Some Tasty Cooking Ideas

Chicken:

Did you know that chicken, as quickly as its processed, begins to dehydrate? Even the freshest chicken you purchase has already begun to lose water. What to do? Rehydrate, naturally! After you’ve got cleaned the chicken and earlier than you cook it, let it rest at least quarter-hour submerged in cool water. That goes for both whole pieces of chicken (legs, thighs, wings, breasts), or reduce-up chicken meat chunks. Discard the hydrating water earlier than you proceed, and wash the water container with soap to remove any lingering germs.

Additionally, chicken meat, like most fowl, retains a little bit of a gamey flavor. To make your chicken as tasty as attainable, you must wash away that gamey trace. How you can do it? There are strategies that I use.

The first method is to rub the chicken meat throughout with salt, then rinse in cool water.

The second methodology is to liberally flood and wash the chicken with lemon juice, then rinse in cool water.

I typically will mix these methods: salt first, then lemon juice.

Spring Onions:

Spring onions are the sprouted form of garlic. Typically present in farmer’s markets in the spring, the plant has a delicate style of both green onions and garlic, making it suitable for a myriad dishes. I find that cooking lengths of spring onions with shredded pork threads and some crushed red pepper flakes to make a wonderful side dish. Unfortunately, unless you grow your own, the market window for spring onions is rather short.

But, not to worry. You’ll be able to create a substitute anytime of yr that closely mimics both the taste and texture of spring onions.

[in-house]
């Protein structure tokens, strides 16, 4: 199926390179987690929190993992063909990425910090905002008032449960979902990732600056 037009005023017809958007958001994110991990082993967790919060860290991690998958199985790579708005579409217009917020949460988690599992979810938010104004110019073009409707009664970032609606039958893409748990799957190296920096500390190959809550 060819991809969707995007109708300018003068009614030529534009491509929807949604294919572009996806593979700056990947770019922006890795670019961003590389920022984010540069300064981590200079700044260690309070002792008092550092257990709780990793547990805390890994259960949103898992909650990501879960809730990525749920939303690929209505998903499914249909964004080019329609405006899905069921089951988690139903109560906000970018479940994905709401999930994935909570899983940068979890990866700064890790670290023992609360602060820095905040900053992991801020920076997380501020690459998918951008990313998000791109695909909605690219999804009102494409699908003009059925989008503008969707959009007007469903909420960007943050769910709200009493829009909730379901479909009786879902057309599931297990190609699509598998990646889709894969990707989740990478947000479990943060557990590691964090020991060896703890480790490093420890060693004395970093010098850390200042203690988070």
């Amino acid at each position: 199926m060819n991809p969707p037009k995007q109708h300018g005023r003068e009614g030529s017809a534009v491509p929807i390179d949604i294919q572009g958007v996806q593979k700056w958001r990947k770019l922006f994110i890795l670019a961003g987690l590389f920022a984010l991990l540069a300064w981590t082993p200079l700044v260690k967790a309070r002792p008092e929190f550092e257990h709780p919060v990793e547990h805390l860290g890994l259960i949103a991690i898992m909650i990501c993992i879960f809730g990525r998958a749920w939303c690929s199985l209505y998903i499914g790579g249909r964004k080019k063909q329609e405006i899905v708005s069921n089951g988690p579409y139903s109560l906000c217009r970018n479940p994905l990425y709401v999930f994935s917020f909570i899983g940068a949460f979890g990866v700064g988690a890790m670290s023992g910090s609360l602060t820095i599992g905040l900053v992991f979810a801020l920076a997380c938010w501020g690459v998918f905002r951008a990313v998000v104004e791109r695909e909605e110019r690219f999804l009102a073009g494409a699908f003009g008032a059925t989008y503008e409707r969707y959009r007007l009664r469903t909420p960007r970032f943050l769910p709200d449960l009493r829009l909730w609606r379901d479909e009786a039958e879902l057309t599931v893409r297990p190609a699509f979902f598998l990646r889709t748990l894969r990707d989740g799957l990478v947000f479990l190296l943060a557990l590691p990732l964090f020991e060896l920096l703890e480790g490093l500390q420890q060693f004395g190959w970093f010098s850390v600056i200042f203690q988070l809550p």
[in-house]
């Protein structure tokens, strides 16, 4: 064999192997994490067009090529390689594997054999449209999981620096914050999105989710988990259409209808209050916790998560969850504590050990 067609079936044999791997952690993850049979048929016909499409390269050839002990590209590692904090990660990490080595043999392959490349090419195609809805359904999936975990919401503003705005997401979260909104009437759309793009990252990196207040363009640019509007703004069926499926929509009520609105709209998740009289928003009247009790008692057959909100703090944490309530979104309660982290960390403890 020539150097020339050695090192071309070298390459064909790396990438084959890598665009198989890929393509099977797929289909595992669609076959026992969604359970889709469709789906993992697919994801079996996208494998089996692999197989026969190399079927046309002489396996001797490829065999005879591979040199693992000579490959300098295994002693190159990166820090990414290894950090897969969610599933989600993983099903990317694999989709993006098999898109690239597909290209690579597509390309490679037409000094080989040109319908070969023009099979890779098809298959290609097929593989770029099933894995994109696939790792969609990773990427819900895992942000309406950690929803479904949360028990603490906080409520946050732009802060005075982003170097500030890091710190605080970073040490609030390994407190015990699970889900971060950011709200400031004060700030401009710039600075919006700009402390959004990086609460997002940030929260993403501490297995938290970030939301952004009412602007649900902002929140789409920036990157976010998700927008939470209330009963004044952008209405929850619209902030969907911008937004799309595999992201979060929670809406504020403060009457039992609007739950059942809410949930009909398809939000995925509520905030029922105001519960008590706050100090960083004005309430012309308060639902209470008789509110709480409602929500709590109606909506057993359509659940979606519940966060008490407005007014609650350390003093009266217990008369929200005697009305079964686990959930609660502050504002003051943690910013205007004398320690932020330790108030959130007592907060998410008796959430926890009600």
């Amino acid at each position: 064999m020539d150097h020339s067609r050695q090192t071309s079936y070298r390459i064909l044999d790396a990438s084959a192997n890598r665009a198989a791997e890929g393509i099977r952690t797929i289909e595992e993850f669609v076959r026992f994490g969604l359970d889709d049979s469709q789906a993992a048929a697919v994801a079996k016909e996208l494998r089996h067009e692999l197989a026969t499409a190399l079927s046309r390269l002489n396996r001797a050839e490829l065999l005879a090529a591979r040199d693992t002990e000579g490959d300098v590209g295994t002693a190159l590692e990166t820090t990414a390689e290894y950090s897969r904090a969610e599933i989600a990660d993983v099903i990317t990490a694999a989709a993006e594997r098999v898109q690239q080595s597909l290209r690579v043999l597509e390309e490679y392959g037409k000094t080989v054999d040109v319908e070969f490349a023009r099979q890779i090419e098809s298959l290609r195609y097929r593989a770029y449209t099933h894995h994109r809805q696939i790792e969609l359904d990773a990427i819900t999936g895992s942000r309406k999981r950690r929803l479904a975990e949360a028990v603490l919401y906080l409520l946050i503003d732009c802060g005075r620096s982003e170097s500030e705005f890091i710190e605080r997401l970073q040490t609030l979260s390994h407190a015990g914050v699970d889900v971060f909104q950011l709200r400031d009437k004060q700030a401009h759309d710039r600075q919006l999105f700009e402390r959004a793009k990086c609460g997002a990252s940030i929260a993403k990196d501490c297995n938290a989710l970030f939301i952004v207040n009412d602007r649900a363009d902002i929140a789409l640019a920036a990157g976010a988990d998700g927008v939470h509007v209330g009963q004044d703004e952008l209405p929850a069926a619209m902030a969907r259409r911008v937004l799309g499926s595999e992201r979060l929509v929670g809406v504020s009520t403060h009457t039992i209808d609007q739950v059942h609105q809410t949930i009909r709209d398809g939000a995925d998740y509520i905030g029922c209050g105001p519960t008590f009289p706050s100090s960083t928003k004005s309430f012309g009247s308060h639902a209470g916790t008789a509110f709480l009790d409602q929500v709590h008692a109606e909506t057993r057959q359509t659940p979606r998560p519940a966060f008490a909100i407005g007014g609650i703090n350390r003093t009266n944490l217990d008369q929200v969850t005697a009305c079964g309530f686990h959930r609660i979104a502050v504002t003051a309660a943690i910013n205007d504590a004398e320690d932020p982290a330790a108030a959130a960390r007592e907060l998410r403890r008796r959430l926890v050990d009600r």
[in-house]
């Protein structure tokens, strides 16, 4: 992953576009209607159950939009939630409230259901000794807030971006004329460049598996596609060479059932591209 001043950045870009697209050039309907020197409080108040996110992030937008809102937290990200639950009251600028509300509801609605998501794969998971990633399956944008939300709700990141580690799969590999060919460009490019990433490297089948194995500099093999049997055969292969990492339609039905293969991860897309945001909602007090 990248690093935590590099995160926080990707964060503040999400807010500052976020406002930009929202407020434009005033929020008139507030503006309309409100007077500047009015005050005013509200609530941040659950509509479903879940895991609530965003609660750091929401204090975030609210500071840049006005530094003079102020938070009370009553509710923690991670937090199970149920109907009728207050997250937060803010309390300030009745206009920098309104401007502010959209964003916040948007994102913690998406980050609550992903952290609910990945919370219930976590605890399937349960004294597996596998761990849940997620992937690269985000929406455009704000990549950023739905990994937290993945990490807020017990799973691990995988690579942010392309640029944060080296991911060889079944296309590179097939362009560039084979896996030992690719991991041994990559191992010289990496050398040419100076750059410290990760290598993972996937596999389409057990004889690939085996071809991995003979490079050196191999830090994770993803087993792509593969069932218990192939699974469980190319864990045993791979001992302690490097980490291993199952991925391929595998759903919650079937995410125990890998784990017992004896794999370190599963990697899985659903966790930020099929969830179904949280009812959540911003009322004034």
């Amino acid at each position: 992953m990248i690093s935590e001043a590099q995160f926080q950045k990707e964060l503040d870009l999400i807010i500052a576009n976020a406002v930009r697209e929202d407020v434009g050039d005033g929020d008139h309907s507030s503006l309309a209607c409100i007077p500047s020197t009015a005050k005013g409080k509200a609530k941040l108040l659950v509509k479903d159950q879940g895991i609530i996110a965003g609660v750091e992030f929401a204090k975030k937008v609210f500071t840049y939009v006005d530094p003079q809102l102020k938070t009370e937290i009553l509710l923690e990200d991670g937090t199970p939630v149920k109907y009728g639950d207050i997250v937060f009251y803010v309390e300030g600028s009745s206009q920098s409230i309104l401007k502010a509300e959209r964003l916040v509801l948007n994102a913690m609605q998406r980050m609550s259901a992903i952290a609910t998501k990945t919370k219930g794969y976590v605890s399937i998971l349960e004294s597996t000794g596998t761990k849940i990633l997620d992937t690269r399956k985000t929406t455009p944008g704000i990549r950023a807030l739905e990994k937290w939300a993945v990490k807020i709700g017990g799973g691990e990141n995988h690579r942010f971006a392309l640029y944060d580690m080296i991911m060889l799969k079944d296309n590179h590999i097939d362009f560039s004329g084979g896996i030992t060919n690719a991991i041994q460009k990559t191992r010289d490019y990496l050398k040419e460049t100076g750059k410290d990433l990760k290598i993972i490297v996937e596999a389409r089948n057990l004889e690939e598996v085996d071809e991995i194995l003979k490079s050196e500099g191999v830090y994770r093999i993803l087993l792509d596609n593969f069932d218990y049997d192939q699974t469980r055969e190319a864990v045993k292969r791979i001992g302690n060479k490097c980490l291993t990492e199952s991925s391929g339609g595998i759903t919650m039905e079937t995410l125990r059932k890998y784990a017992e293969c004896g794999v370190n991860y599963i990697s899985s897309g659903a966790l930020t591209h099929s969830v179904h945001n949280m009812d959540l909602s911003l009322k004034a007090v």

One green onion stalk combined with two minced cloves of garlic equals one spring onion stalk.

For my recipe, I wok together 6 green onions, sliced diagonally into 1 inch lengths, combined with 12 cloves of garlic, crushed, minced, after which I add ΒΌ cup shredded cooked pork threads, and 1/8 teaspoon crushed red pepper flakes.

Covering Casseroles in Aluminum Foil

Has this ever occurred to you? You create an excellent casserole, probably one with a cheesy topping, you then cover the casserole in foil, sealing in the edges. You pop it in the oven because the recipe directs. Then once you remove the casserole from the oven and take off the foil, you find a goodly amount of that casserole’s topping stuck to the foil?

That has occurred tome more occasions than I care to relate. But I did discover a easy and chic resolution: Cooking Spray!

Merely spray one side of the foil with cooking spray, then guantee that the sprayed side is placed in touch with the casserole. The cooking spray kinds a launch surface that the casserole’s toppings cannot persist with!

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